The case of computer whiz Aaron Swartz -- who committed suicide after federal prosecutors charged him with 13 felony fraud counts -- has become, for some, emblematic of how overzealous prosecutors are going too far in pursuit of a win.
The shocking suicide -- the 26-year-old co-creator of RSS and Reddit hanged himself last month -- has led to calls to rein in the practice of overcharging defendants.
Swartz could have been punished with up to 35 years in prison and $1 million in fines -- a greater penalty than some murderers face. And it was all for downloading millions of academic documents that were available at the M.I.T. Library for a small fee.
U.S. Attorney Carmen M. Ortiz issued a statement after Swartz's suicide that read in part, "At no time did this office ever seek -- or ever tell Mr. Swartz's attorneys that it intended to seek -- maximum penalties under the law."
Still, some scholars believe the Swartz prosecution is symptomatic of a fundamental shift in tactics at U.S. attorneys' offices across the country, as well as for local prosecutors.
"It has become routine for prosecutors to pile on every conceivable charge you could possibly stretch the law somehow to interpret as applicable to the conduct they're going after," said the Cato Institute's Julian Sanchez. "The reason is, of course, that it's expensive and time consuming to actually have to go to the trouble of having a trial."
University of Tennessee law professor Glenn Reynolds believes there are other motivations, too. "I think a lot of it is prosecutors chasing the numbers. I think that's one way they are measured and evaluated, so pressuring people into a plea bargain that counts as conviction makes the numbers look good," Reynolds said.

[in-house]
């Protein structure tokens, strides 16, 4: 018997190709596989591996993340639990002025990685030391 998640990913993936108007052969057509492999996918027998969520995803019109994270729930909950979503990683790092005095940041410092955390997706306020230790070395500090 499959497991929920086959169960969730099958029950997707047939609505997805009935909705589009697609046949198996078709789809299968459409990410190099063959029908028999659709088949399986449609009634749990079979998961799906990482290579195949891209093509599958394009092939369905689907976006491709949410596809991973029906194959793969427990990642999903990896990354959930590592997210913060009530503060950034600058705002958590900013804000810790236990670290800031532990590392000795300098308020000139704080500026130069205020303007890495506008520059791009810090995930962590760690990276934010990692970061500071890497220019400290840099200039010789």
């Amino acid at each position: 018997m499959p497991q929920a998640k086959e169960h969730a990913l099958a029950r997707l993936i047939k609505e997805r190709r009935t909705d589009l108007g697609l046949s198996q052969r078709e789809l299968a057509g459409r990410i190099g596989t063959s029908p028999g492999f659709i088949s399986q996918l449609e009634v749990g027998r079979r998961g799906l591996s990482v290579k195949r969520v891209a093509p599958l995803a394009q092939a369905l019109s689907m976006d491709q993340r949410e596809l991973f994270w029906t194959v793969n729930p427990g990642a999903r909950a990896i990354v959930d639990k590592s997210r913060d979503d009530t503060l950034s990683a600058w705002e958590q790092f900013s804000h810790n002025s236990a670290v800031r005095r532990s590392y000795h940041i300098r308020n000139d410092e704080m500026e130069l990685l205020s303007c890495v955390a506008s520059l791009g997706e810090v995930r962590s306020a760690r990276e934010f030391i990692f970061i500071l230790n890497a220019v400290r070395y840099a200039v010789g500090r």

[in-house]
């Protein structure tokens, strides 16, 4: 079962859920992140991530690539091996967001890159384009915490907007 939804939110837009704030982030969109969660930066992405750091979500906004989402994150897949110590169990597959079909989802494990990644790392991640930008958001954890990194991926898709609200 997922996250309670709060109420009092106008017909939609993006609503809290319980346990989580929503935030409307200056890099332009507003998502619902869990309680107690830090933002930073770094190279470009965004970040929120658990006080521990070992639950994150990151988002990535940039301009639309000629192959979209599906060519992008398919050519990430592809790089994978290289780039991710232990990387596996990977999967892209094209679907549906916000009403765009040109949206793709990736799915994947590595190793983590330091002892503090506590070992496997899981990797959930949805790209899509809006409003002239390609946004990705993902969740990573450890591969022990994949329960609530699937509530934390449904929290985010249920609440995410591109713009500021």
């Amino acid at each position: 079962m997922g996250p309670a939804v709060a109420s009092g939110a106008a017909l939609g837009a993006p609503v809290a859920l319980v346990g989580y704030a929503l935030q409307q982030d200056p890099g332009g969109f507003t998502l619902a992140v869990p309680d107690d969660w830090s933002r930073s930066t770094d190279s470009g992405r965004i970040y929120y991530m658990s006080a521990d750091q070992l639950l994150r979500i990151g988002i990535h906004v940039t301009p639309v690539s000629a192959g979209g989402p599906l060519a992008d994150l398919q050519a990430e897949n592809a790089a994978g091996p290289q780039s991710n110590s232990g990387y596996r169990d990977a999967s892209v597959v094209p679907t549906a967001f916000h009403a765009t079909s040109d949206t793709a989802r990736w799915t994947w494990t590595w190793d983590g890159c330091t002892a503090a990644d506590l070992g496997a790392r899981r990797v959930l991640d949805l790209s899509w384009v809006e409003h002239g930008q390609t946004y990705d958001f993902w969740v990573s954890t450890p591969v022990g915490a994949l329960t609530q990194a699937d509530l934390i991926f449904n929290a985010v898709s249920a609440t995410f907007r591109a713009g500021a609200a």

In fact, in 2010, the last year for which the data is available, only slightly more than 3 percent of criminal cases in U.S. District Courts went to trial -- a precipitous drop from earlier years which appears to back up Reynolds' concerns.
Former U.S. Attorney for the District of Columbia, Roscoe Howard, tamps down the suggestion that prosecutors have adopted a win-at-all costs mentality. He says through a process called "pocket immunity," prosecutors often negotiate with defendants without coercive tactics.
"You give them limited immunity -- you tell them, 'Talk to me ... we won't use your statements against you, not the statements you give me in a meeting'. And what I'll have the chance to do as a prosecutor, is then hear what you have to say, explore it, investigate it and then decide whether I'm right."
Howard admits, though, that young and inexperienced assistant U.S. attorneys can be overzealous.
"The U.S. attorney has an absolute right not only to rein in, but they can stop assistant U.S. attorneys from doing something," Howard said. He also admits the pressure to win, especially for those seeking higher office, is great. "You know, people don't get to Congress usually by saying they're soft on crime."
Reynolds believes the practice of overcharging reflects a cultural shift away from sound legal ethics of the past.
"If you charged somebody with 50 crimes on what looked like a fairly simple thing, judges thought you were reaching and they would throw it out. Politically it looked bad -- but the culture has devolved to the point where that's just normal now," Reynolds said.
He believes the time may be ripe for a "loser pays" system in criminal trials. If a defendant is acquitted of charges, or charges are thrown out, the prosecution should bear the court costs of those charges.
"Prosecutors have absolute immunity from civil suit, so when they misbehave, when they engage in misconduct, there's no remedy for a defendant," he said.